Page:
Salman Rushdie knows a thing or two about Islamisists — the fundamentalists who are mad at the world, or more precisely, our world.

They tried to kill him for writing The Satanic Verses. I remember that time well. I was flying about on airliners, reading the book in a brown paper cover. You never know who's nearby watching, and maybe getting fatwa angry.

Anyway, Rushdie wrote a piece today in the New York Times trying to explain what America is up against.

Fascinating piece. He says our problem is that people hate us simply because we are us. America's war, Rushdie says, is anti-Americanism. It isn't just the fanatic Muslims of Usama. It's also a large number of our so-called friends from Western Europe who are mad because their predictions on the war didn't go right.

We didn't have a hard time winning. We didn't see a blood bath when the Northern Alliance took Kabul.

Rushdie says anti-Americanism is becoming the "in" thing over there in Europe, and around the globe.

Among the Muslims who hate us, he says:

"It [anti-Americanism) has become too useful a smokescreen for Muslim nations' many defects — their corruption, their incompetence, their oppression of their citizens, their economic, scientific and cultural stagnation."

But even in the first world, they hate us. He says:

"America-hating has become a badge of identity, making possible a chest-beating, flag-burning rhetoric... that makes men feel good. It contains a strong streak of hypocrisy, hating most what it desires most."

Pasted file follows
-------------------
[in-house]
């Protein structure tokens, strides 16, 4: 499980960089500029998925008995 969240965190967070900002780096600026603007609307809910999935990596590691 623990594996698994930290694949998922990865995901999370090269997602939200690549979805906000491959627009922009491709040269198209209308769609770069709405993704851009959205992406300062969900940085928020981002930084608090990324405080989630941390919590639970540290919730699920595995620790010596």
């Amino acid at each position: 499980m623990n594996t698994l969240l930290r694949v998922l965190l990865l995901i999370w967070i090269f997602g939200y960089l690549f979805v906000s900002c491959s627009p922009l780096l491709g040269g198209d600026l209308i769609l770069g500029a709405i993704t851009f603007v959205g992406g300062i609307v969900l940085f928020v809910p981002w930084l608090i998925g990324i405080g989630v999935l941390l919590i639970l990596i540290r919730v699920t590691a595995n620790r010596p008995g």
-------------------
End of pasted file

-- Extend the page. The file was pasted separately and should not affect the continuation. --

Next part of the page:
So what is America to do when we are hated because the hater is too backward, and when we are hated because the hater is thoroughly modern and up-to-date?

What are Americans to do when they find themselves viewed as arrogant, swaggering and rich, even if — as individuals — they are modest, moral and simply mildly successful?

We know what the president is going to do about all this. He's going to plunge ahead. He's going to do what he has to do, even if he has to do it all alone.

For those Americans going to visit Rome or London or Paris this summer, I can tell you what you're going to get — endless debates in pubs and cafes with overbearing know-it-all Europeans who think Bush is so lowbrow and American foreign policy too pro-Israel.

It's just too tiresome. My advice? Go see Yosemite instead.

That's My Word.

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